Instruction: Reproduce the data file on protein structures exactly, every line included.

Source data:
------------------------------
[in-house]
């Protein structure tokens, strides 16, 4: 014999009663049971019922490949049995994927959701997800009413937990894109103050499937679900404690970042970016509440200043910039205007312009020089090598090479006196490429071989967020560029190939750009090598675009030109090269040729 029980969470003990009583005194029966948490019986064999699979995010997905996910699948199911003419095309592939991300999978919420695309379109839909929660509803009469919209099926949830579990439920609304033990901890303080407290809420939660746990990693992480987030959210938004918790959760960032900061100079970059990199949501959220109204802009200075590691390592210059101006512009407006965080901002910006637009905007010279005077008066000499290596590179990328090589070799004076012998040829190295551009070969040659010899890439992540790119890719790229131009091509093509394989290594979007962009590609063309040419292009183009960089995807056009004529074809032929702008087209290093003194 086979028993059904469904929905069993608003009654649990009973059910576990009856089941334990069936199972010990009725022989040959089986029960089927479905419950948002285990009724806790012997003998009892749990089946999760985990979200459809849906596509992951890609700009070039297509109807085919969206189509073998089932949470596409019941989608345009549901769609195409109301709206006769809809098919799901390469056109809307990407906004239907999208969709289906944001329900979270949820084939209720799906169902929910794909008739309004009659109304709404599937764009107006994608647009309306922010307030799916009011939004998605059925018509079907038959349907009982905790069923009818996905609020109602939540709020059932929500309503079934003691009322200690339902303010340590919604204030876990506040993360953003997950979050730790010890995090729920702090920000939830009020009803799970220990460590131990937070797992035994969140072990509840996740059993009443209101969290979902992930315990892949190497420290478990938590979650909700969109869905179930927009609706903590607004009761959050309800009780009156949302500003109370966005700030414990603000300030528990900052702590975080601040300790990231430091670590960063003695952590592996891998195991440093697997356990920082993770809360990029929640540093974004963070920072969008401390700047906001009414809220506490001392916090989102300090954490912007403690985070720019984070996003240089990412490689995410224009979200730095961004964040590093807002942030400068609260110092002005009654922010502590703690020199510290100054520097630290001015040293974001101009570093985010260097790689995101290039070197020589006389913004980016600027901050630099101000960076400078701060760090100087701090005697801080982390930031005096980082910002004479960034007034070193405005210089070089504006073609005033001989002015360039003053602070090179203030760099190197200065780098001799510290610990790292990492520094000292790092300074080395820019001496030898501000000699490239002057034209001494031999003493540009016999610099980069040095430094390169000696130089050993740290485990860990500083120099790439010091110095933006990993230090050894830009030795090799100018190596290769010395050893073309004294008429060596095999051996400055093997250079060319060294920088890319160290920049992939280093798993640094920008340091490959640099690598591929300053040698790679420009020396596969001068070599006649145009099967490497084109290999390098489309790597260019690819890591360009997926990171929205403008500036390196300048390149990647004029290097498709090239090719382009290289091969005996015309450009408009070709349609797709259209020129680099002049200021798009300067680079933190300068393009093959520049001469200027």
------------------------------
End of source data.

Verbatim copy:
[in-house]
């Protein structure tokens, strides 16, 4: 014999009663049971019922490949049995994927959701997800009413937990894109103050499937679900404690970042970016509440200043910039205007312009020089090598090479006196490429071989967020560029190939750009090598675009030109090269040729 029980969470003990009583005194029966948490019986064999699979995010997905996910699948199911003419095309592939991300999978919420695309379109839909929660509803009469919209099926949830579990439920609304033990901890303080407290809420939660746990990693992480987030959210938004918790959760960032900061100079970059990199949501959220109204802009200075590691390592210059101006512009407006965080901002910006637009905007010279005077008066000499290596590179990328090589070799004076012998040829190295551009070969040659010899890439992540790119890719790229131009091509093509394989290594979007962009590609063309040419292009183009960089995807056009004529074809032929702008087209290093003194 086979028993059904469904929905069993608003009654649990009973059910576990009856089941334990069936199972010990009725022989040959089986029960089927479905419950948002285990009724806790012997003998009892749990089946999760985990979200459809849906596509992951890609700009070039297509109807085919969206189509073998089932949470596409019941989608345009549901769609195409109301709206006769809809098919799901390469056109809307990407906004239907999208969709289906944001329900979270949820084939209720799906169902929910794909008739309004009659109304709404599937764009107006994608647009309306922010307030799916009011939004998605059925018509079907038959349907009982905790069923009818996905609020109602939540709020059932929500309503079934003691009322200690339902303010340590919604204030876990506040993360953003997950979050730790010890995090729920702090920000939830009020009803799970220990460590131990937070797992035994969140072990509840996740059993009443209101969290979902992930315990892949190497420290478990938590979650909700969109869905179930927009609706903590607004009761959050309800009780009156949302500003109370966005700030414990603000300030528990900052702590975080601040300790990231430091670590960063003695952590592996891998195991440093697997356990920082993770809360990029929640540093974004963070920072969008401390700047906001009414809220506490001392916090989102300090954490912007403690985070720019984070996003240089990412490689995410224009979200730095961004964040590093807002942030400068609260110092002005009654922010502590703690020199510290100054520097630290001015040293974001101009570093985010260097790689995101290039070197020589006389913004980016600027901050630099101000960076400078701060760090100087701090005697801080982390930031005096980082910002004479960034007034070193405005210089070089504006073609005033001989002015360039003053602070090179203030760099190197200065780098001799510290610990790292990492520094000292790092300074080395820019001496030898501000000699490239002057034209001494031999003493540009016999610099980069040095430094390169000696130089050993740290485990860990500083120099790439010091110095933006990993230090050894830009030795090799100018190596290769010395050893073309004294008429060596095999051996400055093997250079060319060294920088890319160290920049992939280093798993640094920008340091490959640099690598591929300053040698790679420009020396596969001068070599006649145009099967490497084109290999390098489309790597260019690819890591360009997926990171929205403008500036390196300048390149990647004029290097498709090239090719382009290289091969005996015309450009408009070709349609797709259209020129680099002049200021798009300067680079933190300068393009093959520049001469200027």